There are a lot of great ways to help crime victims in Montana, but Marsy’s Law clearly isn’t one of them.

Though the constitutional amendment approved by voters last fall has been dubbed the “victims’ bill of rights,” we want to make clear from the start that the 18 new rights created by the initiative are not just for victims.

Notably, the new rights kick in well before the courts have even had a chance to determine whether a crime has been committed, which means they apply to accusers regardless of whether they are telling the truth or not. The rights also apply to the spouse, parent, grandparent, child, sibling, grandchild, guardian and others with a similar relationship to the accuser.

Part of the new law requires all of these people to be notified about the steps of a criminal proceeding, which means authorities throughout the state would have to spend a lot more time trying to track down people who may or may not be involved and a lot less time ensuring justice is served.

Here in Helena, Lewis and Clark County Attorney Leo Gallagher has said it will “force me to make the impossible choice between seeking justice for all Montanans and enforcing long-standing constitutional protections or serving in the narrow, competing interests of Marsy’s Law’s newly expanded pool of victims harmed or allegedly harmed by even the most petty of offenders.”

The law also broadly prohibits the release of information that could be used to locate an accuser, but doesn’t specify what that includes.

In Helena, local police interpret the law to include the dispatcher radio traffic we monitor every day to keep our community informed about things like crimes, forest fires, traffic accidents and other public safety matters. And any delays in reporting on these types of emergencies would impede the public’s ability to protect itself.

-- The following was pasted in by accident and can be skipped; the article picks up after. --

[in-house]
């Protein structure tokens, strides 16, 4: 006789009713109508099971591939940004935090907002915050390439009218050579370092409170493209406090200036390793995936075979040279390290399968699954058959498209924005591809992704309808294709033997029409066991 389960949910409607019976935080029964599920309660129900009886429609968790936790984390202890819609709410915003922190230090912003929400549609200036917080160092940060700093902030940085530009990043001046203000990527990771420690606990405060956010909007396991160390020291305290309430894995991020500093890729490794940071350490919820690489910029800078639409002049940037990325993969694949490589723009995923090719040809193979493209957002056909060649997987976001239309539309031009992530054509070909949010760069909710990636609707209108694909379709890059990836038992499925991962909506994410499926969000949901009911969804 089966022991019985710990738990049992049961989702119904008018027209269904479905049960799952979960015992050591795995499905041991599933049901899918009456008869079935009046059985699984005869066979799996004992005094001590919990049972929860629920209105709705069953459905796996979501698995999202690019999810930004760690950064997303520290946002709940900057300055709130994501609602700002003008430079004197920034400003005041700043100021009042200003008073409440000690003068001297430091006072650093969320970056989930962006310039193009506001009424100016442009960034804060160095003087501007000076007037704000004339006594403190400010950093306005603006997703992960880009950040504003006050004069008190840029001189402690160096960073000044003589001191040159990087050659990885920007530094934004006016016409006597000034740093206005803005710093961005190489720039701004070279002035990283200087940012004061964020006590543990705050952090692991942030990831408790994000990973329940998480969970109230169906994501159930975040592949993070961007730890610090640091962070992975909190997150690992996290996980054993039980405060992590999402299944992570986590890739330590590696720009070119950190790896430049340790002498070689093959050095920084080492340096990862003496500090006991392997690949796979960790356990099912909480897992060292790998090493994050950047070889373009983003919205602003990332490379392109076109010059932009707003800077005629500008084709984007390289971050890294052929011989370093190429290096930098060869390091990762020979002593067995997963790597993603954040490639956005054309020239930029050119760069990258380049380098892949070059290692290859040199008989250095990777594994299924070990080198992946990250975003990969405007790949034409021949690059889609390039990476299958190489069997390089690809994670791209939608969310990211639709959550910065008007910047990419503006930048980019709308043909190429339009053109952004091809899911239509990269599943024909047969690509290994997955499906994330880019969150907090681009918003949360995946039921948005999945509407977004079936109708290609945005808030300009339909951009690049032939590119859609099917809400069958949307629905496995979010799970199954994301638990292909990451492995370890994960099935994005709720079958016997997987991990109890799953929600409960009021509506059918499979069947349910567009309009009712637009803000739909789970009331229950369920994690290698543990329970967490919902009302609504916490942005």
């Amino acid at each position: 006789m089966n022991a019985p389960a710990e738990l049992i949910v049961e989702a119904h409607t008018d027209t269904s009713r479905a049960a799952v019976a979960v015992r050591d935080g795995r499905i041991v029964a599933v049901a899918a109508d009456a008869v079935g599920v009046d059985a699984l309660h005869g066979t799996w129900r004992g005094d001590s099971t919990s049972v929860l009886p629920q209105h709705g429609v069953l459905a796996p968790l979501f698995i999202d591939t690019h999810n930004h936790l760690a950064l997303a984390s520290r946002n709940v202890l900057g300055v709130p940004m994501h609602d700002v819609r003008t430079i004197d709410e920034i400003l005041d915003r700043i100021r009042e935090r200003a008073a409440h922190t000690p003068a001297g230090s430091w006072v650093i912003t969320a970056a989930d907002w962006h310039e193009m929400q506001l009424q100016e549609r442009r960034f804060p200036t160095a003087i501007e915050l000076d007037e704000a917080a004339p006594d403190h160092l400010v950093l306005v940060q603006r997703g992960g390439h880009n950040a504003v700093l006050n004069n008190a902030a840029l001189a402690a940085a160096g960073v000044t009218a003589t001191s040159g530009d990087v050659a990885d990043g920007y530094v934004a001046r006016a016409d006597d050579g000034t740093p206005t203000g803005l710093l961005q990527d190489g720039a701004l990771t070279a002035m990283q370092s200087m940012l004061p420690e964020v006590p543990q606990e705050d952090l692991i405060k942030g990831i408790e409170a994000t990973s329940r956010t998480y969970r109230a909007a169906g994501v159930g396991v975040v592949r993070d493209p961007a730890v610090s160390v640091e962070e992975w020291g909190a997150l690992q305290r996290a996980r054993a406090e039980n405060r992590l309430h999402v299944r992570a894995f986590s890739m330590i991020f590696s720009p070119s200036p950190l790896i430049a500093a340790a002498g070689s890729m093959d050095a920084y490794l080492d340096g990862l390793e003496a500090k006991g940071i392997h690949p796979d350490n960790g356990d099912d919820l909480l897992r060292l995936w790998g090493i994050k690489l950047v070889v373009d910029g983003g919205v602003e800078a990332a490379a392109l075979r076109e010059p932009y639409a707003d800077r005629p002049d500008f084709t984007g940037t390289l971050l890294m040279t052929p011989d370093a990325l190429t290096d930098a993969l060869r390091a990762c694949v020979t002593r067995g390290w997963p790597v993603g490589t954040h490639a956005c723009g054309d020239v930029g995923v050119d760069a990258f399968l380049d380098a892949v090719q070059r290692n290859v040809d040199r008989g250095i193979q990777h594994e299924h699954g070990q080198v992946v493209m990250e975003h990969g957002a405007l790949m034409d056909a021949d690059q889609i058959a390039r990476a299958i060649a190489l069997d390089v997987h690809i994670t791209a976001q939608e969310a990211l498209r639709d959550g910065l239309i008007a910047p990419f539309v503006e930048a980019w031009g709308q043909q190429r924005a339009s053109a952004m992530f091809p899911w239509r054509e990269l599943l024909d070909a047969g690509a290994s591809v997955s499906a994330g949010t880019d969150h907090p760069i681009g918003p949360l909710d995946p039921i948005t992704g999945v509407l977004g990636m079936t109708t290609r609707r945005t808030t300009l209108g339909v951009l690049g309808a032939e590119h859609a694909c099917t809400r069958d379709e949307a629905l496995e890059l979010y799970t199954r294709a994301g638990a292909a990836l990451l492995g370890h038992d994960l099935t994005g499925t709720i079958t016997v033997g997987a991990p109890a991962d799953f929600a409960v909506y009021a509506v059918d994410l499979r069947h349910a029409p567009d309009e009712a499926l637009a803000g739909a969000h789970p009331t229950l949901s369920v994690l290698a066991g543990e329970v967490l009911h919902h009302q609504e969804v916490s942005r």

“Since radio traffic commonly contains information that could help those not entitled to the information under Marsy’s Law, including the media, identify or locate a victim of a crime, all traffic would be encrypted,” Assistant Police Chief Steve Hagen said.

Helena police would also remove the locations of crimes from their daily public reports, which would deny people their right to know what kind of illegal activity is happening in their neighborhoods, public parks and schools.

In some parts of the state, such as our neighbor Cascade County, law enforcement is even considering withholding the names of homicide victims because of the new law. Currently, the standard practice is to release the name after family members of the deceased have been notified.

Proponents of Marsy’s Law have argued that some officials are interpreting the initiative incorrectly, and that it isn’t intended to be as restrictive as they are making it. That may be the case, but that doesn’t change what law enforcement is planning to do. And it would take a long and arduous litigation process to determine exactly how the law is supposed to be implemented, because the wording of the initiative doesn’t say.

This is exactly what we are trying to avoid by joining a court challenge to Marsy’s Law filed by the American Civil Liberties Union of Montana, Montana Association of Counties, Montana Association of Criminal Defense Lawyers, a victims’ rights advocate and our own county attorney.

In addition to the concerns noted above, our argument also notes that Marsy’s Law is clearly unconstitutional.

Not only does Marsy’s Law encroach upon every Montanan’s constitutionally protected right to observe government processes, but it violates the “single subject” rule of the Constitution. By adding requirements to the section of the constitution that pertains to the public’s right to know, the law has amended this portion of the Constitution without giving notice to voters as required by law.

We aren’t opposed to creating more protections for crime victims, and we believe Marsy’s Law was a well-intentioned effort to do so.

But it has become clear that this initiative would do more harm than good, and we hope it will be replaced by something more collaborative and meaningful for victims of crimes in Montana.

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